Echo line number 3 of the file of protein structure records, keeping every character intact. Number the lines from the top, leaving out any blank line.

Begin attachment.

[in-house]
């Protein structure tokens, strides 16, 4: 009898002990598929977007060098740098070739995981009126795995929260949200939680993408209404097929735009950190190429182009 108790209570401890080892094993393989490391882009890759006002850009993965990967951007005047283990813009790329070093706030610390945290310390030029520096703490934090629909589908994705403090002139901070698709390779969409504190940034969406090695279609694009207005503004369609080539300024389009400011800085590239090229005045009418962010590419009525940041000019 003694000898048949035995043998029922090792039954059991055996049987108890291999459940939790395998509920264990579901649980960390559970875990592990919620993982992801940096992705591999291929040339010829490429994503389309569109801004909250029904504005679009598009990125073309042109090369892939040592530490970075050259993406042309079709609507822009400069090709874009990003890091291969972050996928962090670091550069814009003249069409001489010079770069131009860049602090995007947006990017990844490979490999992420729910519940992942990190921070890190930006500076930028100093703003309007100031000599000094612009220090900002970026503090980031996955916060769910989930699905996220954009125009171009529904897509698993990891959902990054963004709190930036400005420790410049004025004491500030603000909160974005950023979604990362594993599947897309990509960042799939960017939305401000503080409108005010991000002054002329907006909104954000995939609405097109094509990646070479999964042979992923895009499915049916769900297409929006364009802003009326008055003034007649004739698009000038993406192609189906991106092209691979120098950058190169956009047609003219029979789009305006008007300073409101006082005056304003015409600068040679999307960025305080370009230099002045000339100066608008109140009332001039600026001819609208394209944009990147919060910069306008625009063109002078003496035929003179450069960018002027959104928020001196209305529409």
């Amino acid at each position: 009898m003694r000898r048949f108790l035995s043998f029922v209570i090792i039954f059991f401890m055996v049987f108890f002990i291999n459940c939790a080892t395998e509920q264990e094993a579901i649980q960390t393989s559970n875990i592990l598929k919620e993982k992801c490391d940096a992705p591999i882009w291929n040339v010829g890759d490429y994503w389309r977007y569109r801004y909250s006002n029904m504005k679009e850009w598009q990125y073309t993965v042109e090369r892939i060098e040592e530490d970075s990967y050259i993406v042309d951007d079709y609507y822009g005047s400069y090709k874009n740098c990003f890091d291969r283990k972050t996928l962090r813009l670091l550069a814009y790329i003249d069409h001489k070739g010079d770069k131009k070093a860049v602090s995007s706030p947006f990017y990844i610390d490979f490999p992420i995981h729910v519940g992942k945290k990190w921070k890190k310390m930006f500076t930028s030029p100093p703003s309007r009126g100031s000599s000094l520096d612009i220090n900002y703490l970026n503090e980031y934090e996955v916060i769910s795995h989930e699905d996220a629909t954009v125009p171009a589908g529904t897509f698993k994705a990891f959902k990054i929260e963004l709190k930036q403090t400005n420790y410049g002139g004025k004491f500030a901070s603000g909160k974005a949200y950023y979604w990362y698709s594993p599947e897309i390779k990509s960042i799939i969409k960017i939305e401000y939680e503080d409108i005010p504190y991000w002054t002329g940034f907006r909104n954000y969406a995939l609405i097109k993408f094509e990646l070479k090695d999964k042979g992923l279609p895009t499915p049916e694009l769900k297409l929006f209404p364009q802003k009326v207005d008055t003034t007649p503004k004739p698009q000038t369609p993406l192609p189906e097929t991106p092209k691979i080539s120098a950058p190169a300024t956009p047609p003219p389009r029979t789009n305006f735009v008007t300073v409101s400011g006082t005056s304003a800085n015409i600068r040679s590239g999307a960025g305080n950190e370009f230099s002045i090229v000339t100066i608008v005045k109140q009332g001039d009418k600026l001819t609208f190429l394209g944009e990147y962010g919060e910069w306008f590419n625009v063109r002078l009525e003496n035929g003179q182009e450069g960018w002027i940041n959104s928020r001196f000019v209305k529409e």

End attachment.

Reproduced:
């Amino acid at each position: 009898m003694r000898r048949f108790l035995s043998f029922v209570i090792i039954f059991f401890m055996v049987f108890f002990i291999n459940c939790a080892t395998e509920q264990e094993a579901i649980q960390t393989s559970n875990i592990l598929k919620e993982k992801c490391d940096a992705p591999i882009w291929n040339v010829g890759d490429y994503w389309r977007y569109r801004y909250s006002n029904m504005k679009e850009w598009q990125y073309t993965v042109e090369r892939i060098e040592e530490d970075s990967y050259i993406v042309d951007d079709y609507y822009g005047s400069y090709k874009n740098c990003f890091d291969r283990k972050t996928l962090r813009l670091l550069a814009y790329i003249d069409h001489k070739g010079d770069k131009k070093a860049v602090s995007s706030p947006f990017y990844i610390d490979f490999p992420i995981h729910v519940g992942k945290k990190w921070k890190k310390m930006f500076t930028s030029p100093p703003s309007r009126g100031s000599s000094l520096d612009i220090n900002y703490l970026n503090e980031y934090e996955v916060i769910s795995h989930e699905d996220a629909t954009v125009p171009a589908g529904t897509f698993k994705a990891f959902k990054i929260e963004l709190k930036q403090t400005n420790y410049g002139g004025k004491f500030a901070s603000g909160k974005a949200y950023y979604w990362y698709s594993p599947e897309i390779k990509s960042i799939i969409k960017i939305e401000y939680e503080d409108i005010p504190y991000w002054t002329g940034f907006r909104n954000y969406a995939l609405i097109k993408f094509e990646l070479k090695d999964k042979g992923l279609p895009t499915p049916e694009l769900k297409l929006f209404p364009q802003k009326v207005d008055t003034t007649p503004k004739p698009q000038t369609p993406l192609p189906e097929t991106p092209k691979i080539s120098a950058p190169a300024t956009p047609p003219p389009r029979t789009n305006f735009v008007t300073v409101s400011g006082t005056s304003a800085n015409i600068r040679s590239g999307a960025g305080n950190e370009f230099s002045i090229v000339t100066i608008v005045k109140q009332g001039d009418k600026l001819t609208f190429l394209g944009e990147y962010g919060e910069w306008f590419n625009v063109r002078l009525e003496n035929g003179q182009e450069g960018w002027i940041n959104s928020r001196f000019v209305k529409e």